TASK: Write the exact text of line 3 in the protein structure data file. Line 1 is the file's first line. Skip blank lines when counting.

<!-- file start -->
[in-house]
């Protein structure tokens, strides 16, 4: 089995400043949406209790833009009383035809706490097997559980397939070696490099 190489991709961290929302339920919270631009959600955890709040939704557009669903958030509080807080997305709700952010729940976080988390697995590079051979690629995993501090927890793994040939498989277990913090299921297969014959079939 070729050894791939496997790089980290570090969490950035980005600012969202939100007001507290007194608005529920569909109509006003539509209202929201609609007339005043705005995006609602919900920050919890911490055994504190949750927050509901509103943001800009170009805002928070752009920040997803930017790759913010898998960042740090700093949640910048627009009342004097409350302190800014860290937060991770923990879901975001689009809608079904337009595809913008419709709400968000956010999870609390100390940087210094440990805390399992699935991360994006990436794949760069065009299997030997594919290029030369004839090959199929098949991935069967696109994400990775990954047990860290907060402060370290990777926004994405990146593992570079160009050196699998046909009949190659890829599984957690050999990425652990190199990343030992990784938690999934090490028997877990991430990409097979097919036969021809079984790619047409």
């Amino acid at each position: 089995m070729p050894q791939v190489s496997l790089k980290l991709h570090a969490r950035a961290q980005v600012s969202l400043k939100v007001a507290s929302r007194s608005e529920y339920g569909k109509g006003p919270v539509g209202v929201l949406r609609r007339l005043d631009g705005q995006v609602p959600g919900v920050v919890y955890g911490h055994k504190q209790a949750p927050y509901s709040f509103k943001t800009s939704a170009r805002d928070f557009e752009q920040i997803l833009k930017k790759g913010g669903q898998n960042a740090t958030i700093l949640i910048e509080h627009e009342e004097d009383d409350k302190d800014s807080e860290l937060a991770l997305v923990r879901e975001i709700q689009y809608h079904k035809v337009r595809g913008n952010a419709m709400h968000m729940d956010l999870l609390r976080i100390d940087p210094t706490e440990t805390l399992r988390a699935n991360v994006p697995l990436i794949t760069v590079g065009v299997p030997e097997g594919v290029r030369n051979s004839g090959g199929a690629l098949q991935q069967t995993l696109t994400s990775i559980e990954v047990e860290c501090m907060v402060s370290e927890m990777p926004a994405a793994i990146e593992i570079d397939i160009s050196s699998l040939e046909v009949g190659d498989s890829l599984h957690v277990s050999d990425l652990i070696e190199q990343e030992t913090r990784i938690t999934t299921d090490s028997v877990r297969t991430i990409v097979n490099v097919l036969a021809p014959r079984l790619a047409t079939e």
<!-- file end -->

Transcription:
């Amino acid at each position: 089995m070729p050894q791939v190489s496997l790089k980290l991709h570090a969490r950035a961290q980005v600012s969202l400043k939100v007001a507290s929302r007194s608005e529920y339920g569909k109509g006003p919270v539509g209202v929201l949406r609609r007339l005043d631009g705005q995006v609602p959600g919900v920050v919890y955890g911490h055994k504190q209790a949750p927050y509901s709040f509103k943001t800009s939704a170009r805002d928070f557009e752009q920040i997803l833009k930017k790759g913010g669903q898998n960042a740090t958030i700093l949640i910048e509080h627009e009342e004097d009383d409350k302190d800014s807080e860290l937060a991770l997305v923990r879901e975001i709700q689009y809608h079904k035809v337009r595809g913008n952010a419709m709400h968000m729940d956010l999870l609390r976080i100390d940087p210094t706490e440990t805390l399992r988390a699935n991360v994006p697995l990436i794949t760069v590079g065009v299997p030997e097997g594919v290029r030369n051979s004839g090959g199929a690629l098949q991935q069967t995993l696109t994400s990775i559980e990954v047990e860290c501090m907060v402060s370290e927890m990777p926004a994405a793994i990146e593992i570079d397939i160009s050196s699998l040939e046909v009949g190659d498989s890829l599984h957690v277990s050999d990425l652990i070696e190199q990343e030992t913090r990784i938690t999934t299921d090490s028997v877990r297969t991430i990409v097979n490099v097919l036969a021809p014959r079984l790619a047409t079939e």